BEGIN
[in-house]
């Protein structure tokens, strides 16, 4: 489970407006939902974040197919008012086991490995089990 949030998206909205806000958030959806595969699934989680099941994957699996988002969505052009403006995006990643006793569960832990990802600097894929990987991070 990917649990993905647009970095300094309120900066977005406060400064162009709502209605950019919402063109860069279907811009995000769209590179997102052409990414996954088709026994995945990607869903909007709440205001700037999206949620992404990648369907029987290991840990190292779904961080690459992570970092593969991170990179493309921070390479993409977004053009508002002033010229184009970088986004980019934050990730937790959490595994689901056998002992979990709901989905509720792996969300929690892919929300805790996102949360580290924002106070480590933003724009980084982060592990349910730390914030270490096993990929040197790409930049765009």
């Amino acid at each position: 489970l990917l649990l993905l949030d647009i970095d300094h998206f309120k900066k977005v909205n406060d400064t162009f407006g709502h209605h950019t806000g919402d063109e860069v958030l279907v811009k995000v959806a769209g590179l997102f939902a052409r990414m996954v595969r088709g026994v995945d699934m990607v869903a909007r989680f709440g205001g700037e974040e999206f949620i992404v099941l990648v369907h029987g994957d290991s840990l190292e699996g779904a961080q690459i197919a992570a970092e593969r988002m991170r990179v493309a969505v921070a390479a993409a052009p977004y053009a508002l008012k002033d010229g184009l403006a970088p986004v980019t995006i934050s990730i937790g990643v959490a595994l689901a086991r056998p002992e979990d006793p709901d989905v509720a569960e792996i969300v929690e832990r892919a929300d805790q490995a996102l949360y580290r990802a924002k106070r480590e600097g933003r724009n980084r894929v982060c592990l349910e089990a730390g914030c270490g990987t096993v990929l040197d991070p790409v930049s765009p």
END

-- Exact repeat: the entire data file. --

[in-house]
């Protein structure tokens, strides 16, 4: 489970407006939902974040197919008012086991490995089990 949030998206909205806000958030959806595969699934989680099941994957699996988002969505052009403006995006990643006793569960832990990802600097894929990987991070 990917649990993905647009970095300094309120900066977005406060400064162009709502209605950019919402063109860069279907811009995000769209590179997102052409990414996954088709026994995945990607869903909007709440205001700037999206949620992404990648369907029987290991840990190292779904961080690459992570970092593969991170990179493309921070390479993409977004053009508002002033010229184009970088986004980019934050990730937790959490595994689901056998002992979990709901989905509720792996969300929690892919929300805790996102949360580290924002106070480590933003724009980084982060592990349910730390914030270490096993990929040197790409930049765009």
């Amino acid at each position: 489970l990917l649990l993905l949030d647009i970095d300094h998206f309120k900066k977005v909205n406060d400064t162009f407006g709502h209605h950019t806000g919402d063109e860069v958030l279907v811009k995000v959806a769209g590179l997102f939902a052409r990414m996954v595969r088709g026994v995945d699934m990607v869903a909007r989680f709440g205001g700037e974040e999206f949620i992404v099941l990648v369907h029987g994957d290991s840990l190292e699996g779904a961080q690459i197919a992570a970092e593969r988002m991170r990179v493309a969505v921070a390479a993409a052009p977004y053009a508002l008012k002033d010229g184009l403006a970088p986004v980019t995006i934050s990730i937790g990643v959490a595994l689901a086991r056998p002992e979990d006793p709901d989905v509720a569960e792996i969300v929690e832990r892919a929300d805790q490995a996102l949360y580290r990802a924002k106070r480590e600097g933003r724009n980084r894929v982060c592990l349910e089990a730390g914030c270490g990987t096993v990929l040197d991070p790409v930049s765009p």